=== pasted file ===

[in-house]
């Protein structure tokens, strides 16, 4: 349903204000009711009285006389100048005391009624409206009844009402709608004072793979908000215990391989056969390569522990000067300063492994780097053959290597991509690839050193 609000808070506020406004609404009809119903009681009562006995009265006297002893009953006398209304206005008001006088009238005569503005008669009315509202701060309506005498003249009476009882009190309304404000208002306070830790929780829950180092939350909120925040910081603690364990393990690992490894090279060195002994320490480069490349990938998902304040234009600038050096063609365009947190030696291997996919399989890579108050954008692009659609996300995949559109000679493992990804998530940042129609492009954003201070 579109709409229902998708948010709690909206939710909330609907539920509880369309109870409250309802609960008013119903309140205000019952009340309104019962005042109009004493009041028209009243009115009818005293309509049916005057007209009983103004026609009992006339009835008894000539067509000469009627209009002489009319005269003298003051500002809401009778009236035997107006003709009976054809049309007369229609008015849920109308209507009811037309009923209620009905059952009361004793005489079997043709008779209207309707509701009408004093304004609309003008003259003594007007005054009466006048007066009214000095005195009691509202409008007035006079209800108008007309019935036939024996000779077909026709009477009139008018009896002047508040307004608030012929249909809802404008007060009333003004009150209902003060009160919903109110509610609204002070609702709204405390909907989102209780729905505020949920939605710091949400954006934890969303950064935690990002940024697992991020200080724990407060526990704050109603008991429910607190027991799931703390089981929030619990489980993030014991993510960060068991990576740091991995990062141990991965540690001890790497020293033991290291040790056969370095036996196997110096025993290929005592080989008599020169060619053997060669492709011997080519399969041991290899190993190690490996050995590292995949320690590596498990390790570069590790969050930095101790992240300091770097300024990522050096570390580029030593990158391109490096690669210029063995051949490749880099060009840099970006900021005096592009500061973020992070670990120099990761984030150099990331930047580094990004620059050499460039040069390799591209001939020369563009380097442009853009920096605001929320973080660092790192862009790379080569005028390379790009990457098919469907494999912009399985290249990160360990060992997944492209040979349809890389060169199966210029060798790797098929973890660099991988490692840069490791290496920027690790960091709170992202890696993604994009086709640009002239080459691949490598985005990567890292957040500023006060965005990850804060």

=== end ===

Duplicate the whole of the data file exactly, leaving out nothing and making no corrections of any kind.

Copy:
[in-house]
């Protein structure tokens, strides 16, 4: 349903204000009711009285006389100048005391009624409206009844009402709608004072793979908000215990391989056969390569522990000067300063492994780097053959290597991509690839050193 609000808070506020406004609404009809119903009681009562006995009265006297002893009953006398209304206005008001006088009238005569503005008669009315509202701060309506005498003249009476009882009190309304404000208002306070830790929780829950180092939350909120925040910081603690364990393990690992490894090279060195002994320490480069490349990938998902304040234009600038050096063609365009947190030696291997996919399989890579108050954008692009659609996300995949559109000679493992990804998530940042129609492009954003201070 579109709409229902998708948010709690909206939710909330609907539920509880369309109870409250309802609960008013119903309140205000019952009340309104019962005042109009004493009041028209009243009115009818005293309509049916005057007209009983103004026609009992006339009835008894000539067509000469009627209009002489009319005269003298003051500002809401009778009236035997107006003709009976054809049309007369229609008015849920109308209507009811037309009923209620009905059952009361004793005489079997043709008779209207309707509701009408004093304004609309003008003259003594007007005054009466006048007066009214000095005195009691509202409008007035006079209800108008007309019935036939024996000779077909026709009477009139008018009896002047508040307004608030012929249909809802404008007060009333003004009150209902003060009160919903109110509610609204002070609702709204405390909907989102209780729905505020949920939605710091949400954006934890969303950064935690990002940024697992991020200080724990407060526990704050109603008991429910607190027991799931703390089981929030619990489980993030014991993510960060068991990576740091991995990062141990991965540690001890790497020293033991290291040790056969370095036996196997110096025993290929005592080989008599020169060619053997060669492709011997080519399969041991290899190993190690490996050995590292995949320690590596498990390790570069590790969050930095101790992240300091770097300024990522050096570390580029030593990158391109490096690669210029063995051949490749880099060009840099970006900021005096592009500061973020992070670990120099990761984030150099990331930047580094990004620059050499460039040069390799591209001939020369563009380097442009853009920096605001929320973080660092790192862009790379080569005028390379790009990457098919469907494999912009399985290249990160360990060992997944492209040979349809890389060169199966210029060798790797098929973890660099991988490692840069490791290496920027690790960091709170992202890696993604994009086709640009002239080459691949490598985005990567890292957040500023006060965005990850804060």